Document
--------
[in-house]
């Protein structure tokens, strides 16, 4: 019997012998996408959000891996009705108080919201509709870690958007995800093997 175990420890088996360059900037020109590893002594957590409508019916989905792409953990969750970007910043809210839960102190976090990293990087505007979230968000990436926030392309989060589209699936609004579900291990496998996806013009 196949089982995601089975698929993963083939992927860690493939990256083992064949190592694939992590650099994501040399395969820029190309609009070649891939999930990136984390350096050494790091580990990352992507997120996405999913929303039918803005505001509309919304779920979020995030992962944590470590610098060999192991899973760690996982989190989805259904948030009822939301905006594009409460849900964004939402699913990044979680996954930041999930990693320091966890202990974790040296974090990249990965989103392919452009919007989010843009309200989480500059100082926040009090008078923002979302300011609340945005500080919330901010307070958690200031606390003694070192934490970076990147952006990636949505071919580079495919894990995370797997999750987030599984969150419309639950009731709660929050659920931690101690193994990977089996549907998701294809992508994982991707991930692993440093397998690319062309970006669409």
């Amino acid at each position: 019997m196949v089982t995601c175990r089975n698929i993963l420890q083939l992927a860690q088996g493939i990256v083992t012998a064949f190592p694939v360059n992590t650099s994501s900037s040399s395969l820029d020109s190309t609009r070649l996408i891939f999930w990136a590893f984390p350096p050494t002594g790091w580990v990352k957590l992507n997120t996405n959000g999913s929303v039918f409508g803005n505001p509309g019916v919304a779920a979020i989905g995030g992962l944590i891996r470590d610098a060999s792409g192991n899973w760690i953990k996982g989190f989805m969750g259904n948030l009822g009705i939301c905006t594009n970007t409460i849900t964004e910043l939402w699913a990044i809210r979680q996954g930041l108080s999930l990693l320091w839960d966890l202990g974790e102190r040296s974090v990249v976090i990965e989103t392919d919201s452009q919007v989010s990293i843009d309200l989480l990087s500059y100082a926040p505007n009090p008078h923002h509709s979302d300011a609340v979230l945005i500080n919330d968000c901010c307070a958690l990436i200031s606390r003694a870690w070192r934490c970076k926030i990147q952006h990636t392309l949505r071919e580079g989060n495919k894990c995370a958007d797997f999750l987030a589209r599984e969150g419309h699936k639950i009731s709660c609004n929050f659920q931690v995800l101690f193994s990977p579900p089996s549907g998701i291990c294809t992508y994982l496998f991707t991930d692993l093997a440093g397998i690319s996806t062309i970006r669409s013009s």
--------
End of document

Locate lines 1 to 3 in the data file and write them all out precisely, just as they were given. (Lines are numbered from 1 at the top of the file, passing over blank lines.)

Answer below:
[in-house]
């Protein structure tokens, strides 16, 4: 019997012998996408959000891996009705108080919201509709870690958007995800093997 175990420890088996360059900037020109590893002594957590409508019916989905792409953990969750970007910043809210839960102190976090990293990087505007979230968000990436926030392309989060589209699936609004579900291990496998996806013009 196949089982995601089975698929993963083939992927860690493939990256083992064949190592694939992590650099994501040399395969820029190309609009070649891939999930990136984390350096050494790091580990990352992507997120996405999913929303039918803005505001509309919304779920979020995030992962944590470590610098060999192991899973760690996982989190989805259904948030009822939301905006594009409460849900964004939402699913990044979680996954930041999930990693320091966890202990974790040296974090990249990965989103392919452009919007989010843009309200989480500059100082926040009090008078923002979302300011609340945005500080919330901010307070958690200031606390003694070192934490970076990147952006990636949505071919580079495919894990995370797997999750987030599984969150419309639950009731709660929050659920931690101690193994990977089996549907998701294809992508994982991707991930692993440093397998690319062309970006669409």
């Amino acid at each position: 019997m196949v089982t995601c175990r089975n698929i993963l420890q083939l992927a860690q088996g493939i990256v083992t012998a064949f190592p694939v360059n992590t650099s994501s900037s040399s395969l820029d020109s190309t609009r070649l996408i891939f999930w990136a590893f984390p350096p050494t002594g790091w580990v990352k957590l992507n997120t996405n959000g999913s929303v039918f409508g803005n505001p509309g019916v919304a779920a979020i989905g995030g992962l944590i891996r470590d610098a060999s792409g192991n899973w760690i953990k996982g989190f989805m969750g259904n948030l009822g009705i939301c905006t594009n970007t409460i849900t964004e910043l939402w699913a990044i809210r979680q996954g930041l108080s999930l990693l320091w839960d966890l202990g974790e102190r040296s974090v990249v976090i990965e989103t392919d919201s452009q919007v989010s990293i843009d309200l989480l990087s500059y100082a926040p505007n009090p008078h923002h509709s979302d300011a609340v979230l945005i500080n919330d968000c901010c307070a958690l990436i200031s606390r003694a870690w070192r934490c970076k926030i990147q952006h990636t392309l949505r071919e580079g989060n495919k894990c995370a958007d797997f999750l987030a589209r599984e969150g419309h699936k639950i009731s709660c609004n929050f659920q931690v995800l101690f193994s990977p579900p089996s549907g998701i291990c294809t992508y994982l496998f991707t991930d692993l093997a440093g397998i690319s996806t062309i970006r669409s013009s």